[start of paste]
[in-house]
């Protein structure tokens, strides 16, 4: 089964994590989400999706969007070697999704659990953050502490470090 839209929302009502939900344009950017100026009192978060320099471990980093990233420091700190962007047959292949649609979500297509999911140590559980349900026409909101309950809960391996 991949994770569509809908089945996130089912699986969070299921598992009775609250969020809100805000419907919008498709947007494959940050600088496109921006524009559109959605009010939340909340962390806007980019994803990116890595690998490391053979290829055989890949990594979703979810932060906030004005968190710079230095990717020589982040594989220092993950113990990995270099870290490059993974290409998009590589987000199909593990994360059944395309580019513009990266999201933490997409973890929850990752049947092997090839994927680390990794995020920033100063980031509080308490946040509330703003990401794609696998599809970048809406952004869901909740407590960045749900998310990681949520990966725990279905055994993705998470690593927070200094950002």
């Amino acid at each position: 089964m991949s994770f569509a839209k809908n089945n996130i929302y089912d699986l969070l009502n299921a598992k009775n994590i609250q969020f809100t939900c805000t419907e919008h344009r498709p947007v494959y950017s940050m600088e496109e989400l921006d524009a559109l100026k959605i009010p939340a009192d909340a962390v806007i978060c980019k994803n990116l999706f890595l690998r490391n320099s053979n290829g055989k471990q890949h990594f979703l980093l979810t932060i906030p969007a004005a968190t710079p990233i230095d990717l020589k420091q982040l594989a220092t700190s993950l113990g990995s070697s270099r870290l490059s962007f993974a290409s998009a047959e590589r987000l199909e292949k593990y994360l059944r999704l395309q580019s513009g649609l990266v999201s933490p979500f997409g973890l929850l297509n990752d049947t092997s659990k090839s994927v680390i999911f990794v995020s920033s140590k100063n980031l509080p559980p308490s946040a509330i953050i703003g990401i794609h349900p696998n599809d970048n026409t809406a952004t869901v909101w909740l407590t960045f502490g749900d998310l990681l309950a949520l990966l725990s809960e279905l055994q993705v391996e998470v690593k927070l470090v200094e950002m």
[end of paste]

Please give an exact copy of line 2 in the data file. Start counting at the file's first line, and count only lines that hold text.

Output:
């Protein structure tokens, strides 16, 4: 089964994590989400999706969007070697999704659990953050502490470090 839209929302009502939900344009950017100026009192978060320099471990980093990233420091700190962007047959292949649609979500297509999911140590559980349900026409909101309950809960391996 991949994770569509809908089945996130089912699986969070299921598992009775609250969020809100805000419907919008498709947007494959940050600088496109921006524009559109959605009010939340909340962390806007980019994803990116890595690998490391053979290829055989890949990594979703979810932060906030004005968190710079230095990717020589982040594989220092993950113990990995270099870290490059993974290409998009590589987000199909593990994360059944395309580019513009990266999201933490997409973890929850990752049947092997090839994927680390990794995020920033100063980031509080308490946040509330703003990401794609696998599809970048809406952004869901909740407590960045749900998310990681949520990966725990279905055994993705998470690593927070200094950002």